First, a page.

The Bloodclot Diaries

The brutal life and times of John 'Bloodclot' Joseph: New York hardcore icon, Krishna devotee, hustler, survivor

His Hare Krishna faith is still paramount as well—he now helps run a temple on St. Marks Place. "We keep it the real way," he says. "There's none of these bogus gurus." (Put simply, Srila Prabhupada established ISKCON, the International Society for Krishna Consciousness, in 1966; convinced of widespread corruption there, Joseph is now part of the ISKCON Revival Movement, seeking a return to the original principles of Prabhupada, who died in 1977.) His new temple's president, Brahmabhuta Das, is grateful for the help, both conventional—Joseph's put in a lot of money and construction time, in addition to handling dessert at the temple's Sunday feasts—and unconventional. "My wife and I were doing this out of our apartment on 10th Street, and we were having problems with some thugs from the other group, so he kind of came to our rescue, gave us protection," Das says. "So we didn't have that problem anymore."

The day after Joseph blows up and rescinds my tickets to the Black N Blue Bowl, I head over to Studio B anyway, hoping to buy a ticket at the door. Unfortunately, the first thing I see is a long, stationary line of irritated would-be patrons who won't be getting in either. The second thing I see is a thunderous fistfight in the street, two enraged gentleman thrashing about, ramming themselves into parked cars on one side of the street, then the other. Something about the whooping nonchalance of the crowd gathered around them suggests this is neither the first nor the last fight on the card today.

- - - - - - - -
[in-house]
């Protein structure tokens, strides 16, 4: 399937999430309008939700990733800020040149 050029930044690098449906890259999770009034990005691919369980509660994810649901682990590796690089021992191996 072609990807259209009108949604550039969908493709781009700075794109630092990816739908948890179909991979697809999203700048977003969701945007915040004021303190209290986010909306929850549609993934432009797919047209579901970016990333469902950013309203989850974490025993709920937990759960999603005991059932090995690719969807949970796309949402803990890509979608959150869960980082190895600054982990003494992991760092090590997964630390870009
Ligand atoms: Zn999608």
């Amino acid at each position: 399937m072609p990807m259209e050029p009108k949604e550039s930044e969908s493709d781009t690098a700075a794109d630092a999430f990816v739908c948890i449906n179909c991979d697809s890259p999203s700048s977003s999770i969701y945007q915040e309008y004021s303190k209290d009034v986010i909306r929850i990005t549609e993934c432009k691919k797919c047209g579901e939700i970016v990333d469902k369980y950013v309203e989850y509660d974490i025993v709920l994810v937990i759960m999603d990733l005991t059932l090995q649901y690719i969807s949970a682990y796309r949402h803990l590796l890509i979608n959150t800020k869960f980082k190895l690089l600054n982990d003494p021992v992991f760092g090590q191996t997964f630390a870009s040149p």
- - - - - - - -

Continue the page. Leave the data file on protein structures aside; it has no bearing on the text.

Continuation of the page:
Studio B is in a relatively remote, desolate part of Greenpoint, old warehouses and industrial blight, and for a second, the scene feels like the vicious, ugly, cutthroat New York City of old, the killing zone that Joseph's music and literature alike so lovingly describe and evoke. It's the sort of thing your terrified mother pictured the first time you told her you were moving to New York. Except in 2008, it ends with a bizarre, ironic flourish: About a dozen Studio B bouncers scramble out to break the brawl up, all wearing promo T-shirts for imminent ultra-violent video-game juggernaut Grand Theft Auto IV. (Playing off the game's invented universe of Liberty City, the shirts all advertise Liberty City hardcore: LCHC.) At this point, a woman emerges from the club itself and announces that the show is sold out, prompting profanity-laced shouting matches with several pissed-off folks in line. The crowd is ordered to disperse, though it seems in no mood to do so. A few cops wander by, warily. And all the while, John "Bloodclot" Joseph is somewhere inside, the quarrel following him wherever he goes.

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